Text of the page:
normally. However, subsequent guard cell differentiation is abnor-
mal; the GMC reiterates symmetric divisions and forms stacks of cell
clusters (Fig. 2i, k)7,9. The phenotypes of mute; flp and mute; fama
double mutants were indistinguishable from that of mute (Fig. 2i–l).
acting at an earlier step of stomatal differentiation.
MUTE triggers stomatal differentiation
By map-based cloning, we identified the MUTE gene as At3g06120,
which encodes the putative bHLH transcription factor bHLH45
(Supplementary Methods; Supplementary Fig. 2)12. mute possesses
a single GRA nucleotide substitution at the splice donor site of the
first intron (Fig. 3a). This abolishes the proper splicing of transcripts
and results in splicing variants, which confer premature truncations
domain is required for both DNA binding and dimerization13, and
therefore mute is most probably a null allele. Introduction of the
bHLH45 open reading frame with its native promoter into mute
plants fully restored the wild-type phenotype, confirming that
bHLH45 is MUTE (Supplementary Fig. 3).
To examine promoter activity and subcellular localization, we
used the native MUTE promoter to drive expression of the GUS
reporter (MUTE::GUS) and the translational fusion of a full-length
MUTE protein and GFP (MUTE::MUTE–GFP). The latter construct
complemented the mute phenotype, indicating that the MUTE–GFP
fusion protein is functional (Supplementary Fig. 3). MUTE::GUS
expression was highest in a subset of meristemoids that have under-
gone a few rounds of asymmetric division, with residual activity in
GMC and immature guard cells (Fig. 3d). The MUTE–GFP fusion
protein was localized in the nuclei of a subset of meristemoids that
have undergone a few rounds of asymmetric division and in recently
transitioned GMCs (Fig. 3e). No GFP signal was detected in other
epidermal cells, including newly formed meristemoids and both
immature and mature guard cells (Fig. 3e). These findings support
the hypothesis that MUTE acts as an intrinsic transcription factor
properties and trigger GMC differentiation.
We next ectopically overexpressed MUTE. CaMV35S::MUTE
plants exhibited a striking phenotype, converting all epidermal cells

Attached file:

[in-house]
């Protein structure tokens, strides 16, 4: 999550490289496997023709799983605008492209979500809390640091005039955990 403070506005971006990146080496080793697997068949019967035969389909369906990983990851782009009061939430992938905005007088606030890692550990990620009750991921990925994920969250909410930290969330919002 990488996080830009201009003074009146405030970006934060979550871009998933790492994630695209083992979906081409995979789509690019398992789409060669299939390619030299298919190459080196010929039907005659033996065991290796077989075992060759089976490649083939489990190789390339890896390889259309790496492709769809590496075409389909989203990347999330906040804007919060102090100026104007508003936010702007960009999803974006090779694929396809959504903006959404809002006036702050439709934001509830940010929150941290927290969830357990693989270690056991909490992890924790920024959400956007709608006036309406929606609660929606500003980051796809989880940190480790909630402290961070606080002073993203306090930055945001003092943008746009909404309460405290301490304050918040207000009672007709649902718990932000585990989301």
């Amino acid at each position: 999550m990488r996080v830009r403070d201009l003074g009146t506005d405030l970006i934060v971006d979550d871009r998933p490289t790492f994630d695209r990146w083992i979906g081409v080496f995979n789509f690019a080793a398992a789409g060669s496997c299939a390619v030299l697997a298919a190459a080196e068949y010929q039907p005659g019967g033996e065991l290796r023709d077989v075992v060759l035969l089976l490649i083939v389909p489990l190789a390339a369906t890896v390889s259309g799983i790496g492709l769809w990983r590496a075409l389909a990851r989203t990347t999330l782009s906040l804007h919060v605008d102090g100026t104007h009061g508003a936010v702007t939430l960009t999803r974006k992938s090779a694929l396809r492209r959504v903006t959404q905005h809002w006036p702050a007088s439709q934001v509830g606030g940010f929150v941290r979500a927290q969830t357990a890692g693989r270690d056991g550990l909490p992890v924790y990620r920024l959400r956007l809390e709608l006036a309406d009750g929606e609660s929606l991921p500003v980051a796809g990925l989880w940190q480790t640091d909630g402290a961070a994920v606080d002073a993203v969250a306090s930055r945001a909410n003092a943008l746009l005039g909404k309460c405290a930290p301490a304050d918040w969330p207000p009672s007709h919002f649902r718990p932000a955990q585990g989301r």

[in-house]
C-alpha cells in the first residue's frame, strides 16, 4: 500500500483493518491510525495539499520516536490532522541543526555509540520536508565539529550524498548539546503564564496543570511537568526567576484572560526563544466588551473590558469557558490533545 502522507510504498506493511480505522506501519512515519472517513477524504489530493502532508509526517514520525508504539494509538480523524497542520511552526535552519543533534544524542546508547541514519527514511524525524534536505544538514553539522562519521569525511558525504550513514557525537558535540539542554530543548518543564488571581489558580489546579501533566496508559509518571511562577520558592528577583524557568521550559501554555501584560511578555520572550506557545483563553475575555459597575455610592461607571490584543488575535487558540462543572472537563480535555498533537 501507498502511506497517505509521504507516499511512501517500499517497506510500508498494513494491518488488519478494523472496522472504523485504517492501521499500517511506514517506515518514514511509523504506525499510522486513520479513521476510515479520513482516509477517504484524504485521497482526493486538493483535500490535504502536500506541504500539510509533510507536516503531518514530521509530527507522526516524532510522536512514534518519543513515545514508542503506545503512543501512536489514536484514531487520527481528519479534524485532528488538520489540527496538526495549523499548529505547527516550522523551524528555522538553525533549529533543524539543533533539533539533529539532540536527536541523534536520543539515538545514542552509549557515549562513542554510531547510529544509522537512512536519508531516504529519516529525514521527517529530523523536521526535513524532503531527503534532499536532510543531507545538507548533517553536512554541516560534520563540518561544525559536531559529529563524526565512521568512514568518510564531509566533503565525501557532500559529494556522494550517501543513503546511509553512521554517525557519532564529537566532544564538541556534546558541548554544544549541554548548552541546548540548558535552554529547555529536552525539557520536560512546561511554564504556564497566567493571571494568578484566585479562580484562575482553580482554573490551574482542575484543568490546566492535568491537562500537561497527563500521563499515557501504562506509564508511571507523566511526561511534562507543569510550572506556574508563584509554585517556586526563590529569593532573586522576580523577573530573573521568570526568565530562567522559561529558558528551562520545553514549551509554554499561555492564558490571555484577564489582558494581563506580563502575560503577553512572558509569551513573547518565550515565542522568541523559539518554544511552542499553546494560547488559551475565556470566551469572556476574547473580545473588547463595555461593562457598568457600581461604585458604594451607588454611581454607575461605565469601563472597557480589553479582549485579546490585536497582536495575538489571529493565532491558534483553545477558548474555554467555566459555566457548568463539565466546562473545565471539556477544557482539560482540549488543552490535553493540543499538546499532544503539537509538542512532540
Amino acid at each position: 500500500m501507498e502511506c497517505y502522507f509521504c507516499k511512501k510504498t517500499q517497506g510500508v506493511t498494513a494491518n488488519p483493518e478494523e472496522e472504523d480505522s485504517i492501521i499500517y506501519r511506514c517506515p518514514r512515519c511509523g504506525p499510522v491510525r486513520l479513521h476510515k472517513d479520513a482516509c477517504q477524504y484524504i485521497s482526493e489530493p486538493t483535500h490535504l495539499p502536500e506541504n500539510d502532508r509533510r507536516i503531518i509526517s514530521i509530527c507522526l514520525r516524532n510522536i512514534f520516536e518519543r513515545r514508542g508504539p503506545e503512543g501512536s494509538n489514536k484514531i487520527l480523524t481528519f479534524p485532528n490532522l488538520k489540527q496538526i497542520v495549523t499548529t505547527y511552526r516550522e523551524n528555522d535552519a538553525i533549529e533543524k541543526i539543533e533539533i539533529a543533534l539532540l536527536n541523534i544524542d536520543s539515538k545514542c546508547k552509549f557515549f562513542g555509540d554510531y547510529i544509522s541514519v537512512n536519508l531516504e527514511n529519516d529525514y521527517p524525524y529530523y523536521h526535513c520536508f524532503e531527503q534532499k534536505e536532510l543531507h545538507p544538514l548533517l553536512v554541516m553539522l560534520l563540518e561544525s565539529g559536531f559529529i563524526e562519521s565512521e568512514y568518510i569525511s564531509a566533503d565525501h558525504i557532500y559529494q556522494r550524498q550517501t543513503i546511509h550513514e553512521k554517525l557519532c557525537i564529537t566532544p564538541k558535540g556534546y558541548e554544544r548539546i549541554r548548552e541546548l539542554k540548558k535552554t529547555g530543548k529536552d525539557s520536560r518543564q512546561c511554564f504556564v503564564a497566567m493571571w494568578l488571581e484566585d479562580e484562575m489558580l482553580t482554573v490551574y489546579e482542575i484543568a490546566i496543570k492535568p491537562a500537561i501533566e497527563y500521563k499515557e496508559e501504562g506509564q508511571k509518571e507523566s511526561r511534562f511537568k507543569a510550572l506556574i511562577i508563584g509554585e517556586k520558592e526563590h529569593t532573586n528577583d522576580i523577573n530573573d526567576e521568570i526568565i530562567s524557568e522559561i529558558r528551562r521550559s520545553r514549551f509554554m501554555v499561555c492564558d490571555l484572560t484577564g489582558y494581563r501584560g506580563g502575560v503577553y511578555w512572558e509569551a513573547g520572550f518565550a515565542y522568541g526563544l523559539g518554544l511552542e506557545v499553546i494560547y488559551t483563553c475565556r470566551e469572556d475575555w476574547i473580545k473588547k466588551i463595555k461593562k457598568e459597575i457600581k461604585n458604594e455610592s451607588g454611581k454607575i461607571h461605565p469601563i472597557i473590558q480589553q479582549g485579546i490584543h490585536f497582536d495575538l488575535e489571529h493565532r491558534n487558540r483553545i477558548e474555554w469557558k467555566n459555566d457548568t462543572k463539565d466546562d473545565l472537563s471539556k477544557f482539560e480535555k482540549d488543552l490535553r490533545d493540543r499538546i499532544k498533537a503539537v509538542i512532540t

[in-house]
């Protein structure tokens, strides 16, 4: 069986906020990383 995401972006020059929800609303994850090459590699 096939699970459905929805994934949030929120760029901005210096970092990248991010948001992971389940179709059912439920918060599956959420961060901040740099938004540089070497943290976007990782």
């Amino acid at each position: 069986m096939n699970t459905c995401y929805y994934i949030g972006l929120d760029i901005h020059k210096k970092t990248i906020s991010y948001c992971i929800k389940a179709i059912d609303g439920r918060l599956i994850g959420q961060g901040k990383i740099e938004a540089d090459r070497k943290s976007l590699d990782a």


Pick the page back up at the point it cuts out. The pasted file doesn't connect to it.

into stomata (Fig. 3f). Many of these ectopic stomata expressed the
mature guard cell marker E994 (Fig. 3g). In less severe lines, a subset
bHLH domain C-terminal domain
mute v1, 2 32 + INFIFICSIPS*
mute v3 26 + WRSSFDHRRSDRVHQRVAAIGSSS*
mute v4 12 + EIKLRSSEE*
MUTE ( ) 609 bp
mute v1 1,132
Figure 3 | MUTE bHLH protein triggers stomatal differentiation. a, MUTE
gene structure. In mute, the GRA substitution occurred at the first intron
variants (see c) result in a truncation within the bHLH domain. Position of
frameshifts and the out-of-frame amino acid (aa) sequence up to the stop
codon (asterisk) are indicated. For wild-type MUTE protein sequence, see
Supplementary Fig. 4. c, PCR with reverse transcription (RT–PCR) analysis
of splicing variants. Size of each transcript indicated. d, MUTE::GUS marks a
subset of meristemoids and GMCs with residual activity in guard cells (1).
Young meristemoids (arrowhead) do not express GUS activity. e, A
functional, translational fusion protein MUTE–GFP is detected in the nuclei
of meristemoids that have undergone asymmetric divisions, but not in newly
guard cells. Insets: enlargements. f, g, Ectopic overexpression of MUTE
converts the entire epidermis to guard cells. f, Scanning electron microscope
image. g, Mature guard cell marker E994. h–j, Weak overexpression lines.
(asterisks, h), express E994 (i), and form a symmetric division plane with a
‘faux pore’ (h–j, arrowheads). Scale bars, 20 mm.
NATURE|Vol 445|1 February 2007
pavement cells contain chloroplasts, express the mature guard cell
marker E994, and produce a symmetric division plane with a ‘faux
pore’ (Fig. 3h–j). Together, these results demonstrate that MUTE is
capable of directing all protoderm cells to differentiate into guard
cellsand, depending onthestrength ofMUTE action, thesecells may
express characteristics of both pavement and guard cells.
Consecutive actions of three bHLH proteins